Election day is now a month long; it concludes Nov. 6. (Los Angeles Times )
We on the Los Angeles Times editorial page generally think of our endorsements as being smart and comprehensive rather than skewing right or left, although there are conservatives and progressives who might take issue with that characterization. Endorsements from the Daily News and the other papers in the Los Angeles Newspaper Group tend to lean, by comparison, to the right of The Times, although it’s usually a fairly moderate version of right. So how do we compare this year?
You can hear me and the terrific LANG editorial pages editor, Mariel Garza, compare notes and sometimes verbally duke it out on Deadline L.A., the KPFK program hosted by Barbara Osborn and Howard Blume. It’s an election-season ritual for Barbara, Howard, Mariel and me.
Links in this post, by the way, are to LANG endorsements. For The Times' endorsements, click here, and then to each editorial on each measure.
On the ballot measures, The Times and the LANG papers came out the same on Proposition 30 (yes on Gov. Jerry Brown’s temporary tax increases), Proposition 33 (no on Mercury Insurance’s self-serving auto insurance discount), Proposition 34 (yes on ending the death penalty), Proposition 36 (yes on reforming three strikes), Proposition 37 (no on labeling some genetically modified foods), Proposition 38 (no on Molly Munger’s schools tax) and Proposition 40 (yes on keeping redrawn state Senate districts).
We also saw things the same way on Los Angeles County Measure B (no on condom requirements for adult film performers), and County Measure J (yes on extending the sales tax for transportation projects).
We differed -- or as I prefer to say, The Times was right and they were wrong -- on Propositions 31, 32, 35 and 39, and county Measure A.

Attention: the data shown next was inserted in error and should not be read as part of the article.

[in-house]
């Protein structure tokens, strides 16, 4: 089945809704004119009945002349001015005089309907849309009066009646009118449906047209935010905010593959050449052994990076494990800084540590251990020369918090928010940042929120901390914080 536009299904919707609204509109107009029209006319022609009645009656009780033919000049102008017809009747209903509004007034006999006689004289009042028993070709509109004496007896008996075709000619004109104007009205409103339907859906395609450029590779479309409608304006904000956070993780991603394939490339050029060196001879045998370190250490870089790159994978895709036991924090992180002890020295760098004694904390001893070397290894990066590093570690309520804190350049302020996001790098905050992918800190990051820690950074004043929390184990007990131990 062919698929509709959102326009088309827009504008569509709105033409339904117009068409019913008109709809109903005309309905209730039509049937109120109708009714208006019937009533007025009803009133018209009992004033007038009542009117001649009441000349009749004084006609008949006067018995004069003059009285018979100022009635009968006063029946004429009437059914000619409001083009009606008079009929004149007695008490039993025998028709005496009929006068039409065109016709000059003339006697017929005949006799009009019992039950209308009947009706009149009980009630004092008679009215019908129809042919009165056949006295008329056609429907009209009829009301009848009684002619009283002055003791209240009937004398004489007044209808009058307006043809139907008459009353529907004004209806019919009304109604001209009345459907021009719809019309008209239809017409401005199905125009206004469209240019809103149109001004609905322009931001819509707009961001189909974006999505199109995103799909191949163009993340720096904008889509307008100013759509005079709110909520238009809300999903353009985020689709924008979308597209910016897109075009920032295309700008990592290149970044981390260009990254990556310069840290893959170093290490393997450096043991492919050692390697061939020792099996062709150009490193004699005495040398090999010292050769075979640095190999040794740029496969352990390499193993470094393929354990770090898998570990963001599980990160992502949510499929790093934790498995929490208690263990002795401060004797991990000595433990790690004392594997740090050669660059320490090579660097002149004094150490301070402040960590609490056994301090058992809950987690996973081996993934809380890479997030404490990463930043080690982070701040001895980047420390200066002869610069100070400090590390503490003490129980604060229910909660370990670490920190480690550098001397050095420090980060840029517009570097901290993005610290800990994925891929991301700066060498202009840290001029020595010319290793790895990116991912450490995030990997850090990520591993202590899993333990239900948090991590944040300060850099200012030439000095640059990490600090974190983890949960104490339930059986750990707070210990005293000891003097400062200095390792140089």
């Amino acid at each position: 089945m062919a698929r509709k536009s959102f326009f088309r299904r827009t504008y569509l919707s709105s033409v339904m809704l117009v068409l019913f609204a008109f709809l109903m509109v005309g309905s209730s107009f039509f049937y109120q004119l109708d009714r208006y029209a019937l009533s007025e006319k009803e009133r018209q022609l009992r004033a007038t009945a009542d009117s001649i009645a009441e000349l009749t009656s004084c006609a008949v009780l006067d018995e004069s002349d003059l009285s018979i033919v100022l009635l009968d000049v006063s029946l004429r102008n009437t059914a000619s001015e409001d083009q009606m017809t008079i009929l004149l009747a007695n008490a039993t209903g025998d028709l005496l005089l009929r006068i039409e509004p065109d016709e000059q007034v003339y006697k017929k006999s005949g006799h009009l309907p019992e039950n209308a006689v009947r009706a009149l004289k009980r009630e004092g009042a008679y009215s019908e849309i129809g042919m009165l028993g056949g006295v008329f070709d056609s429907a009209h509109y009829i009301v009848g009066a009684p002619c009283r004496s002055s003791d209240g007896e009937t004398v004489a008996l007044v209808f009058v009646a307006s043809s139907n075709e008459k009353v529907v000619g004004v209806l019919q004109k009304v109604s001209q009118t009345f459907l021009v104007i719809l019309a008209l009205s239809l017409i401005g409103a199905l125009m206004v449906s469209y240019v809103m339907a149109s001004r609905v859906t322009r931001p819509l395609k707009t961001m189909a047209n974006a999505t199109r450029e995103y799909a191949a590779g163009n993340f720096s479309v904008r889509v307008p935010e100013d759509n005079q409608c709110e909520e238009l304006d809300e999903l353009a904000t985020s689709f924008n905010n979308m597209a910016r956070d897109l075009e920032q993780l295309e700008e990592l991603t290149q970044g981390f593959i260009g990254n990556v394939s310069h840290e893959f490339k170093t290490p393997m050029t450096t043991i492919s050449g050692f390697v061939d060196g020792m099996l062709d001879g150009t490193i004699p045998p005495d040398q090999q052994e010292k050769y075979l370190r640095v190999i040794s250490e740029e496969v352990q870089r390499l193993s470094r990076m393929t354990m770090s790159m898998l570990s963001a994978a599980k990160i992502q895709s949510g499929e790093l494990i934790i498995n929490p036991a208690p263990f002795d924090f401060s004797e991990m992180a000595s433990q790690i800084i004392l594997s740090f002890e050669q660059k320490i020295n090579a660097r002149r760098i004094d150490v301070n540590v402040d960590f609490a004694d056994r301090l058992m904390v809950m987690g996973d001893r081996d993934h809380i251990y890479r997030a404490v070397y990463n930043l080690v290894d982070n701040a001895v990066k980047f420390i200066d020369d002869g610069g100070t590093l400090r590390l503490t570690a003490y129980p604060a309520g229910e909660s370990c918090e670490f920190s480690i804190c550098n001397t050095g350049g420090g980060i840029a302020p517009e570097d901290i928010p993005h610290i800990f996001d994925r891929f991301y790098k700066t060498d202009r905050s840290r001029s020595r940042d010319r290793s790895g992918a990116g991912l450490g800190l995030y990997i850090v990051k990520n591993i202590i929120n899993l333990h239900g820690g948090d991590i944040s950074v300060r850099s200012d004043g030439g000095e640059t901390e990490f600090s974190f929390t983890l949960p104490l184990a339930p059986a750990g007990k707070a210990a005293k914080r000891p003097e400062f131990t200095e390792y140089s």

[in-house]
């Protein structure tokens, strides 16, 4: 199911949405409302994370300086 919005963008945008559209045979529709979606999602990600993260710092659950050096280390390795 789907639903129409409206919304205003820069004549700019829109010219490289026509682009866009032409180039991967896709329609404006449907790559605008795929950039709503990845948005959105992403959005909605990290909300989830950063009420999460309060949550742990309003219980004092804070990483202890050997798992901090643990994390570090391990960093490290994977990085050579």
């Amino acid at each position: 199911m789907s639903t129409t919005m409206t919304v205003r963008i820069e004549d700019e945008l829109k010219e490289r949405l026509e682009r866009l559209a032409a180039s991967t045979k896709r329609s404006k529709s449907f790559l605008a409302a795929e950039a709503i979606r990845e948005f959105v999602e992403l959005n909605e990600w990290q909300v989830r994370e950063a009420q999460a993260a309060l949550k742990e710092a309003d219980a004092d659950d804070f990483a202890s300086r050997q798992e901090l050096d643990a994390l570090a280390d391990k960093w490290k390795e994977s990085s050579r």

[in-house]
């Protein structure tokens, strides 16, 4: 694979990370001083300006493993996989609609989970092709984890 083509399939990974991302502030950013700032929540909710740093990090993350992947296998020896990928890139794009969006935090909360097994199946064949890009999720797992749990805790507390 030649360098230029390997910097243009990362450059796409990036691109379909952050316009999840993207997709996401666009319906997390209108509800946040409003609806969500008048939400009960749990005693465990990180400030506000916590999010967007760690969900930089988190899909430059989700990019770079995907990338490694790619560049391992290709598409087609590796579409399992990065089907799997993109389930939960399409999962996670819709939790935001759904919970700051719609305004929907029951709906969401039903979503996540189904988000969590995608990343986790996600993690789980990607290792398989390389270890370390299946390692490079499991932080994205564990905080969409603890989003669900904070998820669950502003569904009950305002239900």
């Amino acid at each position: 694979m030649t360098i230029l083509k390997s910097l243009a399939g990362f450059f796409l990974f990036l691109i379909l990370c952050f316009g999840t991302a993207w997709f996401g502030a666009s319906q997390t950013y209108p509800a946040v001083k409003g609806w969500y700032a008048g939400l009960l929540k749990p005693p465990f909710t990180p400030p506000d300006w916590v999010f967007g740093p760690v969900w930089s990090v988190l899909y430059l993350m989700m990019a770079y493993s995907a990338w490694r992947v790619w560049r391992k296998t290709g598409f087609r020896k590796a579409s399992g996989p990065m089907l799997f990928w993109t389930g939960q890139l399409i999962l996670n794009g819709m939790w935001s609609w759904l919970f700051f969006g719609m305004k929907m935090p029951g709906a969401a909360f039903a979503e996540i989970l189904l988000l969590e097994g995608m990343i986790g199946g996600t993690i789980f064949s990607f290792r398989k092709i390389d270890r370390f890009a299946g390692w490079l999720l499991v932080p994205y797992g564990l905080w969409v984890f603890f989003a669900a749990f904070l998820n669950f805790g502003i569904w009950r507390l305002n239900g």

What were they thinking? What were we thinking?
The LANG pages liked the pay-as-you-go provisions of Proposition 31 and were hopeful about provisions that allow local governments to substitute their own regulations for state rules. “Ideally, this initiative would be clearer and simpler, but government is messy,” they said. True enough, but we tend to think government is messy in large part because of measures like these. We thought this one had too many loose ends and could easily make budgeting and the state regulatory scheme worse instead of better.
The LANG papers weighed in on Proposition 31 early, so that endorsement is archived and there is no link here.
We pretty much knew we were going to differ on Proposition 32, which is labeled as campaign finance reform but actually is the third version of a measure to cripple union politicking. The LANG folks cite union spending in state elections, and we get it; we in the past supported a measure that was carefully tailored to affect only public sector union spending. We believe this one casts too wide a net but only against labor interests, not against corporations, insurers or public utilities. It’s too one-sided.
On Proposition 35, human trafficking, The Times sees a system that actually is working and an ill-conceived, feel-good, tough-on-crime vanity ballot measure that would subvert the current enforcement program adopted by the Legislature. LANG sees a growing problem that requires voter action.
I was surprised we disagreed on Proposition 39, a measure to correct a dirty budget deal that favors out-of-state corporations. LANG pointed out that a deal that’s brokered by the Legislature can be fixed by the Legislature. True, but it hasn’t been. I wonder if they could use our argument in support of Proposition 35 -- leave it to the lawmakers and don’t mess with voters -- against us on Proposition 39. And vice-versa.
Measure A is the advisory vote on appointing, rather than electing, the L.A. County assessor. Or, as I like to put it, the measure to increase the power of the Board of Supervisors to set your property tax rates. LANG says yes; The Times says no. Although I should note that once upon a time we also said assessors should be appointed.
The LANG news outlets, in addition to the Daily News, are the Long Beach Press-Telegram, the Pasadena Star-News, the Inland Valley Daily Bulletin, the Daily Breeze (Torrance), the San Gabriel Valley Tribune, the Whittier Daily News and the San Bernardino Sun.